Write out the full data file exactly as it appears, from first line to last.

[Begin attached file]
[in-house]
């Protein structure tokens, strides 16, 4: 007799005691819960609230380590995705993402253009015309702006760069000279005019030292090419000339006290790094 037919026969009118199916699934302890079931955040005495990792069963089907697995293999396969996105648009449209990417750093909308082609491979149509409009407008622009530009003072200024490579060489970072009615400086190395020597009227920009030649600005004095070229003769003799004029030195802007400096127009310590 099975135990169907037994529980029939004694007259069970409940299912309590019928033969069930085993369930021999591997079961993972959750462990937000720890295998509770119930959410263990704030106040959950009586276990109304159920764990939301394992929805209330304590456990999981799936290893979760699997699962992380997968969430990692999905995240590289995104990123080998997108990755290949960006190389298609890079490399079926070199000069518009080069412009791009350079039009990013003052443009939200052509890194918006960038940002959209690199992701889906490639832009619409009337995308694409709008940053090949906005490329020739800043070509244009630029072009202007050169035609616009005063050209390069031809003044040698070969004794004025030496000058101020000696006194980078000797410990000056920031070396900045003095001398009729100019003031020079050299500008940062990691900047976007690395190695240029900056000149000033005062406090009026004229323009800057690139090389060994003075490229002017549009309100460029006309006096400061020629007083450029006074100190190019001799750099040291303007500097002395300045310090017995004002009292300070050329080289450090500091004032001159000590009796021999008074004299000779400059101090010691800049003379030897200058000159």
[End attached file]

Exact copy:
[in-house]
């Protein structure tokens, strides 16, 4: 007799005691819960609230380590995705993402253009015309702006760069000279005019030292090419000339006290790094 037919026969009118199916699934302890079931955040005495990792069963089907697995293999396969996105648009449209990417750093909308082609491979149509409009407008622009530009003072200024490579060489970072009615400086190395020597009227920009030649600005004095070229003769003799004029030195802007400096127009310590 099975135990169907037994529980029939004694007259069970409940299912309590019928033969069930085993369930021999591997079961993972959750462990937000720890295998509770119930959410263990704030106040959950009586276990109304159920764990939301394992929805209330304590456990999981799936290893979760699997699962992380997968969430990692999905995240590289995104990123080998997108990755290949960006190389298609890079490399079926070199000069518009080069412009791009350079039009990013003052443009939200052509890194918006960038940002959209690199992701889906490639832009619409009337995308694409709008940053090949906005490329020739800043070509244009630029072009202007050169035609616009005063050209390069031809003044040698070969004794004025030496000058101020000696006194980078000797410990000056920031070396900045003095001398009729100019003031020079050299500008940062990691900047976007690395190695240029900056000149000033005062406090009026004229323009800057690139090389060994003075490229002017549009309100460029006309006096400061020629007083450029006074100190190019001799750099040291303007500097002395300045310090017995004002009292300070050329080289450090500091004032001159000590009796021999008074004299000779400059101090010691800049003379030897200058000159």